The 2.6 million current European consumers are driven by three major factors: content quality, cost of service, and cost of mobile device. Satisfying the target consumers, in Eastern Europe, brings challenges for the operators and providers. Success depends on having 3G and beyond 3G network coverage for unicast (streaming video to a mobile device via the cellular networks) and on-demand solutions. Operators and providers must also establish and pay for the high cost of quality network infrastructures like DVB-H. The regulatory framework should be established to allocate spectrum. Along with this, handsets with sufficient audiovisual functionalities and easy-to-use interface must be readily available. Finally, the price must be attractive enough to draw in a vast audience.

The evident success of this new mobile service offers an exciting opportunity for mobile operators and providers in Eastern European countries, as they jump on the mobile TV bandwagon.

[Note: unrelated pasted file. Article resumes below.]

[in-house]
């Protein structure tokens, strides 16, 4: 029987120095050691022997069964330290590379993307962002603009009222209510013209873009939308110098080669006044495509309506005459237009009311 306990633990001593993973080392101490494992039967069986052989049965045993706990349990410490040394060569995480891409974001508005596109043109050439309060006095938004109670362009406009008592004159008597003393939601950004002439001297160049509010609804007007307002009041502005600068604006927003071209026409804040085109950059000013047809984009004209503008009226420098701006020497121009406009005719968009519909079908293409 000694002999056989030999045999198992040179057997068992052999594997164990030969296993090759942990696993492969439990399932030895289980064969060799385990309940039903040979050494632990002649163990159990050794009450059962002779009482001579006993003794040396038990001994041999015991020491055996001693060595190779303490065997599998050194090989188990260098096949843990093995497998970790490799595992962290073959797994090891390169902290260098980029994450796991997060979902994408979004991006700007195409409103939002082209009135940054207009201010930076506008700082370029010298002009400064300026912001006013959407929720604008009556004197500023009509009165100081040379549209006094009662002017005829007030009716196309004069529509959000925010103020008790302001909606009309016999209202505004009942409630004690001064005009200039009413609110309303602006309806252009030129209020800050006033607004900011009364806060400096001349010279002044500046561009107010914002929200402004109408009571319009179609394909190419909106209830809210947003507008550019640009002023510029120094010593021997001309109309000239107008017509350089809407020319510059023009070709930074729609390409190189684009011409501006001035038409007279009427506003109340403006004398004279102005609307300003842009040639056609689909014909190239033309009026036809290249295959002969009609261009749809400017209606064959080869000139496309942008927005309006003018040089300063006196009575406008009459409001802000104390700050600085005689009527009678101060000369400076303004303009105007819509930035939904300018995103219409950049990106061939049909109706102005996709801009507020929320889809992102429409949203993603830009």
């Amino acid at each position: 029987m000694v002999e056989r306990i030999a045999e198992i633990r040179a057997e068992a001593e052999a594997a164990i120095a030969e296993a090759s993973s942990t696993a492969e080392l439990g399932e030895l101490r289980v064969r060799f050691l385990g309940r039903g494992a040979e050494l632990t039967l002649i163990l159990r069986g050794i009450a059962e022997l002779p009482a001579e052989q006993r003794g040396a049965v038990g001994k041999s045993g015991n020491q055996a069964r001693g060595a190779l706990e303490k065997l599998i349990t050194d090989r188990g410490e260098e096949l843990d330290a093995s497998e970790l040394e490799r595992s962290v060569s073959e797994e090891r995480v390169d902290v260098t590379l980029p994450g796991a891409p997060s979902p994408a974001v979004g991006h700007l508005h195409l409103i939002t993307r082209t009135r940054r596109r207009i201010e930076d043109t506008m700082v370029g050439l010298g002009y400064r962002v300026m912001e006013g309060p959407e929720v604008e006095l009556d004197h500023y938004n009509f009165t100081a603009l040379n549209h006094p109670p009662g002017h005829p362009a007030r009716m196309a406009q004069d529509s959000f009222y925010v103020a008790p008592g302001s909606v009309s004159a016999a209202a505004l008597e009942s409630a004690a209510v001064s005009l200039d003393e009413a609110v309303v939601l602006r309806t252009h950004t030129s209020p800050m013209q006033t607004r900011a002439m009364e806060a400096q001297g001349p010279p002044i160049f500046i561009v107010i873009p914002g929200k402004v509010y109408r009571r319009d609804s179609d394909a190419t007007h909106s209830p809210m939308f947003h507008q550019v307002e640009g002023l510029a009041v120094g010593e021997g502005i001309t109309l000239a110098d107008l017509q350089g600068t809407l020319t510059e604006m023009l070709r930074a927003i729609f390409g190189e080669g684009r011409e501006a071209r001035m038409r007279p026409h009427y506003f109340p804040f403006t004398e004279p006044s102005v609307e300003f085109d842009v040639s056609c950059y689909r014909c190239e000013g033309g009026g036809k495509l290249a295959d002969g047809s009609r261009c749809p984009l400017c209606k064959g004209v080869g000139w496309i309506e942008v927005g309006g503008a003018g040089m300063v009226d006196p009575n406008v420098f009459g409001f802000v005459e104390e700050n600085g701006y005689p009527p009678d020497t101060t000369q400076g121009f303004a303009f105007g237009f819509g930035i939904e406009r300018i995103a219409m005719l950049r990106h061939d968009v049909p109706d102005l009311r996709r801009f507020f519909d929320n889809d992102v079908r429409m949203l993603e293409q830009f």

Source: Cellular News.

Monday, July 14, 2008 11:14:07 AM (W. Europe Standard Time, UTC+01:00)  #     | 
There are nearly 16.2 million Home-based businesses (HBBs) in India and these constitute about 8% of the 202.9 million households. Nearly one-eighth of these HBBs are PC penetrated and they are set to spend US$8.4 billion on upgrading their ICT (info-communications technology) infrastructure this year, up a healthy 19% over 2007, according to a recent study by New York-based Access Markets International (AMI) Partners.